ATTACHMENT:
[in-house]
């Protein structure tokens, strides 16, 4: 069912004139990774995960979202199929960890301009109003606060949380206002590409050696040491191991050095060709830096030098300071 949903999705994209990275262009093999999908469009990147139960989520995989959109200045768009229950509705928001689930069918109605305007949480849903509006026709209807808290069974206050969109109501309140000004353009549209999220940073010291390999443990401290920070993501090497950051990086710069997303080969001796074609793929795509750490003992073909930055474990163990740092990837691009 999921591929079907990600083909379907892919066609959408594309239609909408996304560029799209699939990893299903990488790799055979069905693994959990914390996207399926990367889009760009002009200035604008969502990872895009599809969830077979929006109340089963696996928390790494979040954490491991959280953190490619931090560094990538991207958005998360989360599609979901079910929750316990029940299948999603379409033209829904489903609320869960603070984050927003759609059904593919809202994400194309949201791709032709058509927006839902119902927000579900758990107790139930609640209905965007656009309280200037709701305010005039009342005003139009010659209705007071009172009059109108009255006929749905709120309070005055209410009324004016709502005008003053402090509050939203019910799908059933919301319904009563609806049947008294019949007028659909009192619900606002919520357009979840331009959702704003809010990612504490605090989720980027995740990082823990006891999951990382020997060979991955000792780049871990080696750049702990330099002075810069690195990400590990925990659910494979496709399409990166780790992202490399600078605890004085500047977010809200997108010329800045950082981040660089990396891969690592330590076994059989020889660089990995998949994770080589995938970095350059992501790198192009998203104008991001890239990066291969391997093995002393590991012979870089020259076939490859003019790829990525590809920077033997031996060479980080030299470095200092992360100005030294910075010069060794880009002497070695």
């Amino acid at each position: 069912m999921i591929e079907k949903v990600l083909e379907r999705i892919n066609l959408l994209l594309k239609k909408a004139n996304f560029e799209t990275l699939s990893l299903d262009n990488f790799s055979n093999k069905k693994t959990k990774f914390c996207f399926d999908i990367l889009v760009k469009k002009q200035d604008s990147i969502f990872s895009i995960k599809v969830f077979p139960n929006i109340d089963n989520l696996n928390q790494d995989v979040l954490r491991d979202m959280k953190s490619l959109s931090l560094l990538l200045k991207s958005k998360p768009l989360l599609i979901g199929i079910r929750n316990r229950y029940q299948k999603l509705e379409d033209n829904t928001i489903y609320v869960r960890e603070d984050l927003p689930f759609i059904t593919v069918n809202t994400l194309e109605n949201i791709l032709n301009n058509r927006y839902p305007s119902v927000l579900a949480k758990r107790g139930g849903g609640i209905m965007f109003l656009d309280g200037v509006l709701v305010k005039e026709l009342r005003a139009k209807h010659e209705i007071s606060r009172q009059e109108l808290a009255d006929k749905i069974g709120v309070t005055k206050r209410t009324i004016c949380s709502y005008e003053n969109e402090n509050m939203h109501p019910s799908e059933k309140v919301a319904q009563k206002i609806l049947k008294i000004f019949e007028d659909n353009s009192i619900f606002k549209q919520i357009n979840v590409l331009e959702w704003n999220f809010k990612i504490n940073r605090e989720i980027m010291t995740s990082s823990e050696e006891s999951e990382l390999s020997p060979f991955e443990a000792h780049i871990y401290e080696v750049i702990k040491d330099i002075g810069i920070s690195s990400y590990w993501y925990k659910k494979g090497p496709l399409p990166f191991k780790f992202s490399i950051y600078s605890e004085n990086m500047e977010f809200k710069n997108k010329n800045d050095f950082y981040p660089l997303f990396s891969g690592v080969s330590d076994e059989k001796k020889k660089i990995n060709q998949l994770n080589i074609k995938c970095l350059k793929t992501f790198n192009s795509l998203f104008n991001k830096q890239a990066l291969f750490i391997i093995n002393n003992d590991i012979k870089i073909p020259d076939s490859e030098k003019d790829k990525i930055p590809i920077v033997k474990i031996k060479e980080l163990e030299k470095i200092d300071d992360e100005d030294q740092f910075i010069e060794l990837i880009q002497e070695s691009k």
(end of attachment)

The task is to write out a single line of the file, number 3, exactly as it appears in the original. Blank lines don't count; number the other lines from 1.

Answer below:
């Amino acid at each position: 069912m999921i591929e079907k949903v990600l083909e379907r999705i892919n066609l959408l994209l594309k239609k909408a004139n996304f560029e799209t990275l699939s990893l299903d262009n990488f790799s055979n093999k069905k693994t959990k990774f914390c996207f399926d999908i990367l889009v760009k469009k002009q200035d604008s990147i969502f990872s895009i995960k599809v969830f077979p139960n929006i109340d089963n989520l696996n928390q790494d995989v979040l954490r491991d979202m959280k953190s490619l959109s931090l560094l990538l200045k991207s958005k998360p768009l989360l599609i979901g199929i079910r929750n316990r229950y029940q299948k999603l509705e379409d033209n829904t928001i489903y609320v869960r960890e603070d984050l927003p689930f759609i059904t593919v069918n809202t994400l194309e109605n949201i791709l032709n301009n058509r927006y839902p305007s119902v927000l579900a949480k758990r107790g139930g849903g609640i209905m965007f109003l656009d309280g200037v509006l709701v305010k005039e026709l009342r005003a139009k209807h010659e209705i007071s606060r009172q009059e109108l808290a009255d006929k749905i069974g709120v309070t005055k206050r209410t009324i004016c949380s709502y005008e003053n969109e402090n509050m939203h109501p019910s799908e059933k309140v919301a319904q009563k206002i609806l049947k008294i000004f019949e007028d659909n353009s009192i619900f606002k549209q919520i357009n979840v590409l331009e959702w704003n999220f809010k990612i504490n940073r605090e989720i980027m010291t995740s990082s823990e050696e006891s999951e990382l390999s020997p060979f991955e443990a000792h780049i871990y401290e080696v750049i702990k040491d330099i002075g810069i920070s690195s990400y590990w993501y925990k659910k494979g090497p496709l399409p990166f191991k780790f992202s490399i950051y600078s605890e004085n990086m500047e977010f809200k710069n997108k010329n800045d050095f950082y981040p660089l997303f990396s891969g690592v080969s330590d076994e059989k001796k020889k660089i990995n060709q998949l994770n080589i074609k995938c970095l350059k793929t992501f790198n192009s795509l998203f104008n991001k830096q890239a990066l291969f750490i391997i093995n002393n003992d590991i012979k870089i073909p020259d076939s490859e030098k003019d790829k990525i930055p590809i920077v033997k474990i031996k060479e980080l163990e030299k470095i200092d300071d992360e100005d030294q740092f910075i010069e060794l990837i880009q002497e070695s691009k």